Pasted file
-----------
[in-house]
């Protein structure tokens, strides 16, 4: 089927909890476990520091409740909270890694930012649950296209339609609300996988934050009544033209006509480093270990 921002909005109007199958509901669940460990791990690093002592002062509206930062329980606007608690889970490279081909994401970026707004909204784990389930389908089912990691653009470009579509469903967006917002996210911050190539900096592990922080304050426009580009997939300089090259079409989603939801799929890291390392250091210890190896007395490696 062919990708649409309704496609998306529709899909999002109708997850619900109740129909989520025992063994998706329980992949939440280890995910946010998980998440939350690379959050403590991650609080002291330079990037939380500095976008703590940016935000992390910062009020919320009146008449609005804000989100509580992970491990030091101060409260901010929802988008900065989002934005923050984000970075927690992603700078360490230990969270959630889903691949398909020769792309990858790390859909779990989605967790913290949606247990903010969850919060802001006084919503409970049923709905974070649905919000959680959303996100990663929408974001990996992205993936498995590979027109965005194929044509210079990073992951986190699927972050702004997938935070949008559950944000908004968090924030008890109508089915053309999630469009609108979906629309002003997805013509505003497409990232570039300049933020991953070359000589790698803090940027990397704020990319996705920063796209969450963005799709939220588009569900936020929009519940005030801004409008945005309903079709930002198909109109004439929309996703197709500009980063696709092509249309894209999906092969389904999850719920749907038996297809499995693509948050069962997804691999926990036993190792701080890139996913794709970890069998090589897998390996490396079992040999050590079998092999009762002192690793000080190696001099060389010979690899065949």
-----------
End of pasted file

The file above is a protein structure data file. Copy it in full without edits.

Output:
[in-house]
């Protein structure tokens, strides 16, 4: 089927909890476990520091409740909270890694930012649950296209339609609300996988934050009544033209006509480093270990 921002909005109007199958509901669940460990791990690093002592002062509206930062329980606007608690889970490279081909994401970026707004909204784990389930389908089912990691653009470009579509469903967006917002996210911050190539900096592990922080304050426009580009997939300089090259079409989603939801799929890291390392250091210890190896007395490696 062919990708649409309704496609998306529709899909999002109708997850619900109740129909989520025992063994998706329980992949939440280890995910946010998980998440939350690379959050403590991650609080002291330079990037939380500095976008703590940016935000992390910062009020919320009146008449609005804000989100509580992970491990030091101060409260901010929802988008900065989002934005923050984000970075927690992603700078360490230990969270959630889903691949398909020769792309990858790390859909779990989605967790913290949606247990903010969850919060802001006084919503409970049923709905974070649905919000959680959303996100990663929408974001990996992205993936498995590979027109965005194929044509210079990073992951986190699927972050702004997938935070949008559950944000908004968090924030008890109508089915053309999630469009609108979906629309002003997805013509505003497409990232570039300049933020991953070359000589790698803090940027990397704020990319996705920063796209969450963005799709939220588009569900936020929009519940005030801004409008945005309903079709930002198909109109004439929309996703197709500009980063696709092509249309894209999906092969389904999850719920749907038996297809499995693509948050069962997804691999926990036993190792701080890139996913794709970890069998090589897998390996490396079992040999050590079998092999009762002192690793000080190696001099060389010979690899065949």